Mirren lets monsters, 'bad stuff' out on stage

After watching Ian McKellen and Helen Mirren tear into each other for two hours in Strindberg’s lacerating portrait of marriage what were all those glittering first-nighters from “Dance of Death” thinking as they sprinted across 42nd Street to get on the chow line at the Bryant Park Grill?

Marisa Tomei looked aghast at the notion that prolonged exposure to such connubial cruelty might sour anyone on love and stuff. “I just feel inspired by the brilliant performances,” she said, carefully.

Indeed, the general response Thursday night among the guests — who included Liv Tyler, Famke Janssen, Bebe Neuwirth, Jim Dale, James Naughton and Kathleen Turner — was to party heartier.

“I have always liked that play,” said Shubert chairman Gerald Schoenfeld, who said that “it was my idea” to co-produce the “very risky, very expensive” classic with Roger Berlind and Chase Mishkin. Across the room, his wife, Pat, joked, “It’s going to make everyone’s marriage look wonderful by comparison.”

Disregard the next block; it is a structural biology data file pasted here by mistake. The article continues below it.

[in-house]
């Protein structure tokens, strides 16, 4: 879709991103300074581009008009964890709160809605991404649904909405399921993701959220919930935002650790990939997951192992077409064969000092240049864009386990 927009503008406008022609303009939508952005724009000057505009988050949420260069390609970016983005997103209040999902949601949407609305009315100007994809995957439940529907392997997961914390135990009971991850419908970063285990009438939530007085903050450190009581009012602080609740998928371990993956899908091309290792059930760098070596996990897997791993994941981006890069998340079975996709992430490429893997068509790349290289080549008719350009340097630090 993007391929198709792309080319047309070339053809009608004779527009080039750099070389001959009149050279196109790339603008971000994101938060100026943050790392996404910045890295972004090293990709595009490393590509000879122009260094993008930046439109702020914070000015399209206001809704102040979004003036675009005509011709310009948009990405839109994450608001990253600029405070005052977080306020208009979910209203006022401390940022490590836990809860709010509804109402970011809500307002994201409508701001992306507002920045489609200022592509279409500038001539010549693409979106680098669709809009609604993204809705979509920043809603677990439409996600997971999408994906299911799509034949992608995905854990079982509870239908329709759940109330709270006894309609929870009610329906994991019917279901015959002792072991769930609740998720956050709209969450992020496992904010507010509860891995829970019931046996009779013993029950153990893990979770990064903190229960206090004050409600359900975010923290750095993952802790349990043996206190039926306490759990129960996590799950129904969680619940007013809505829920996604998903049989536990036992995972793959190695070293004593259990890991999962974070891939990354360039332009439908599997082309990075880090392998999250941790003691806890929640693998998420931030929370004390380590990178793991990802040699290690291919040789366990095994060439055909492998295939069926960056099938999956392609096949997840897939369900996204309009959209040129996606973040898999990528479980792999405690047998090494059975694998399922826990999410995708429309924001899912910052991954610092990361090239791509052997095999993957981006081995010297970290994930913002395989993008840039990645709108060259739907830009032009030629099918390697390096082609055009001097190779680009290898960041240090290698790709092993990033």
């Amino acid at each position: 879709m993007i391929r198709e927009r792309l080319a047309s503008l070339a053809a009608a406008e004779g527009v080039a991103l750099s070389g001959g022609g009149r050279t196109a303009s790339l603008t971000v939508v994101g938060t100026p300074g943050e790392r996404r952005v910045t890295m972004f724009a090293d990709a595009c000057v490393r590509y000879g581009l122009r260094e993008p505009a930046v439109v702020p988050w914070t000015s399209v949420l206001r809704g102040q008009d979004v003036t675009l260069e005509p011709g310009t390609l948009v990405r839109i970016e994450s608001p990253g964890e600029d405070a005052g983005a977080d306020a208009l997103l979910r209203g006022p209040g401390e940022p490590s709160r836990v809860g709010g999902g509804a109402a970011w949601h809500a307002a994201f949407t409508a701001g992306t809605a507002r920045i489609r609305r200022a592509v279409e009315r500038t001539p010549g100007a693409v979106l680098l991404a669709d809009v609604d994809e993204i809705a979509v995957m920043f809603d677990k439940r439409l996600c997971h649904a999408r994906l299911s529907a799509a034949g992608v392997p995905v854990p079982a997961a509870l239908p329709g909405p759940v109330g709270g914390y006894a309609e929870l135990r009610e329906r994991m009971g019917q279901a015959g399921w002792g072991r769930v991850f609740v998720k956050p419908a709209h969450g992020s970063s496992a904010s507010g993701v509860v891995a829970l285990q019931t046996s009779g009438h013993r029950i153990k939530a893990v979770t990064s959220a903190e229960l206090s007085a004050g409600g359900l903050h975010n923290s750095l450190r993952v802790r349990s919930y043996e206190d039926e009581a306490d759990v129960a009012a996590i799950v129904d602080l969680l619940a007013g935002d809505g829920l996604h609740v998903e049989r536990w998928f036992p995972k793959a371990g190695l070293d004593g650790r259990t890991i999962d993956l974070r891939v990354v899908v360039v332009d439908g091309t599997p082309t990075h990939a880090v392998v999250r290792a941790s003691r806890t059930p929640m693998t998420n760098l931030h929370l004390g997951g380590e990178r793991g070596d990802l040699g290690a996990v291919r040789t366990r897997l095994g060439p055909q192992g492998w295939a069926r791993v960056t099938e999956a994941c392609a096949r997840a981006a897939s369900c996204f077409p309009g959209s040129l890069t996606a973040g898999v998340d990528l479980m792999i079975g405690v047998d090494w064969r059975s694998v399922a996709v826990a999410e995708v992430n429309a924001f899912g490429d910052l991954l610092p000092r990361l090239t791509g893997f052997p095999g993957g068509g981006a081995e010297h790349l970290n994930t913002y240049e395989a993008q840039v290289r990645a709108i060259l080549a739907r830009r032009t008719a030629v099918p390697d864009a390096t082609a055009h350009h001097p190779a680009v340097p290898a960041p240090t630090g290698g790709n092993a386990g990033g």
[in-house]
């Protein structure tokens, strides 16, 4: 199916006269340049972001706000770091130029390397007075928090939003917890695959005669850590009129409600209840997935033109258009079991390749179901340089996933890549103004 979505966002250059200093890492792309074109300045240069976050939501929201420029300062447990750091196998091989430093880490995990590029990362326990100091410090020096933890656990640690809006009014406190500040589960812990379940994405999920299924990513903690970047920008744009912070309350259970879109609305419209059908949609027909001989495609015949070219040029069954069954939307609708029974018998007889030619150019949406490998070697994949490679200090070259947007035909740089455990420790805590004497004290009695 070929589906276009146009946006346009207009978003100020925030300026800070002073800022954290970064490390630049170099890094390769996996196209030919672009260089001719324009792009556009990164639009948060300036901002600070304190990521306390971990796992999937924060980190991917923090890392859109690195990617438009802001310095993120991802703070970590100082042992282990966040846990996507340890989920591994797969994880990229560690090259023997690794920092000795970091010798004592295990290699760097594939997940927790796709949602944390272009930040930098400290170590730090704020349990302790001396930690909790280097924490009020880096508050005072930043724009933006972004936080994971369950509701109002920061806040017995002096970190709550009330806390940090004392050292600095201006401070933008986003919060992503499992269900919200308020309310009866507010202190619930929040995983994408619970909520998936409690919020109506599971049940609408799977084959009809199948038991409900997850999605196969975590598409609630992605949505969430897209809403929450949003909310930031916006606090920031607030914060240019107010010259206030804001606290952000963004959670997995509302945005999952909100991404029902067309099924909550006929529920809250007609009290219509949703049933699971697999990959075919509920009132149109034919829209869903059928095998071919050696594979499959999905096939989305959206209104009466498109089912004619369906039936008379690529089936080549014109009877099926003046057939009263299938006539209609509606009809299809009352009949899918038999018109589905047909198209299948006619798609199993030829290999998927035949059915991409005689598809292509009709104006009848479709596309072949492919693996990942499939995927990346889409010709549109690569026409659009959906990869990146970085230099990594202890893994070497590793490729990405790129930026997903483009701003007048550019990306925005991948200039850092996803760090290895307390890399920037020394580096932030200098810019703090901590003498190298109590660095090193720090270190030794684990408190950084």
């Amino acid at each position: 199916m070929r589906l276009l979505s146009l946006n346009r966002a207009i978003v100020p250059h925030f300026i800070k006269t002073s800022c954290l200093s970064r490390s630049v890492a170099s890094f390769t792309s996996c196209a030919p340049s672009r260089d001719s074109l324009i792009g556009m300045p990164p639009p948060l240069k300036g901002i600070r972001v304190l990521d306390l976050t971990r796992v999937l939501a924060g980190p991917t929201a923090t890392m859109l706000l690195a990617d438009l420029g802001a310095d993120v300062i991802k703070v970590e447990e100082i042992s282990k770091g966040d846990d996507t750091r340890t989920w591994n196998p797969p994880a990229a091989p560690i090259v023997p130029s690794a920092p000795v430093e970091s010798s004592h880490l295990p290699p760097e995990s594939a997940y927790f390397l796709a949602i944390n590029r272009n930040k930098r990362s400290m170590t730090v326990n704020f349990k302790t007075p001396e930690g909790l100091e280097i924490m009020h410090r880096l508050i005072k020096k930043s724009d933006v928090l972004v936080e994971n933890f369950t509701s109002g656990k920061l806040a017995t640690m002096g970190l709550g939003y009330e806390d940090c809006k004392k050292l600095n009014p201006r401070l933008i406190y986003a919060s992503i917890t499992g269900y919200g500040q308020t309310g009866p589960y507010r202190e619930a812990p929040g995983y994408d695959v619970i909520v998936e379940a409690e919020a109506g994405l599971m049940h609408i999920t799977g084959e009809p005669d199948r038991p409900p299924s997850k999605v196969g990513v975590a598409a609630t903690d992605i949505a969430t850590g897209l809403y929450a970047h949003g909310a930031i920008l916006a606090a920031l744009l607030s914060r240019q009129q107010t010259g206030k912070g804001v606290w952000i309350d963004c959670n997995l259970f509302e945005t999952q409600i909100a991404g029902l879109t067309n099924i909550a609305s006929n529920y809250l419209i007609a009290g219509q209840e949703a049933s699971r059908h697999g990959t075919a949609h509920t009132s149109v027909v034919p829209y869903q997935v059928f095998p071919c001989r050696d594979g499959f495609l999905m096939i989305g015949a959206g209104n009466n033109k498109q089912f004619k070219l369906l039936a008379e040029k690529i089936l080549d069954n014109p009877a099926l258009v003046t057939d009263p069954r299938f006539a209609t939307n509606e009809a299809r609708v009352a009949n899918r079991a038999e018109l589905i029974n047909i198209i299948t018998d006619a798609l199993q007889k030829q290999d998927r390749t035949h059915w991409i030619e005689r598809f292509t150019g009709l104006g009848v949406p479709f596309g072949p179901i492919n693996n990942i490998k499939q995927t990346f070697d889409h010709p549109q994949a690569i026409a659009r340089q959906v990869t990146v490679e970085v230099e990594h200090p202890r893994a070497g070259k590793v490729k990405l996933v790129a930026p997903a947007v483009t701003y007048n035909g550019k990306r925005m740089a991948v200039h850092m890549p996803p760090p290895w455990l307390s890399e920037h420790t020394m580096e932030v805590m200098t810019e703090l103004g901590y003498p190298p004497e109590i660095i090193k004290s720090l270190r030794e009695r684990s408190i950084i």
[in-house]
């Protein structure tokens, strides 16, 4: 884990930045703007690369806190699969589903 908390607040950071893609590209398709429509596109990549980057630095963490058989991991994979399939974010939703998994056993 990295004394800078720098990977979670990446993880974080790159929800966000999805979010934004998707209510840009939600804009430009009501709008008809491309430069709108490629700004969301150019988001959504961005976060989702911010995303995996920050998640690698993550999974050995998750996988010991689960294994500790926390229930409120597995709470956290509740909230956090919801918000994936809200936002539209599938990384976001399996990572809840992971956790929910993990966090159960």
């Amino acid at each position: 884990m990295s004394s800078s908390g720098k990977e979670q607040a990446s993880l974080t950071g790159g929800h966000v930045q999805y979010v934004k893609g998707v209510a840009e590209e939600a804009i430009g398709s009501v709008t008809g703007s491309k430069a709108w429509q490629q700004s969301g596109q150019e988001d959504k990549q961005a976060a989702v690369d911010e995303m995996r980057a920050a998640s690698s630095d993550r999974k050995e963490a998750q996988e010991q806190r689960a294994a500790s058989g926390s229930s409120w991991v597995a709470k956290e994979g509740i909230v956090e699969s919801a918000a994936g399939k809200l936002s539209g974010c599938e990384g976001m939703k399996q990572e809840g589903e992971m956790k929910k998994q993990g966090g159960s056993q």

So, which of the play’s battle-scarred veterans actually wins this domestic war? “Nobody wins –Strindberg wins,” said star McKellen, who was too busy kissing friends to get into fighting mode.

Although his co-star Mirren agreed, she took a stand for the “killer” wife she plays. “She really is a monster, isn’t she?” she said, with a triumphant grin. “I’m a sweet person — really, I am — but I love to play monsters. It’s how I get all my bad stuff out.”

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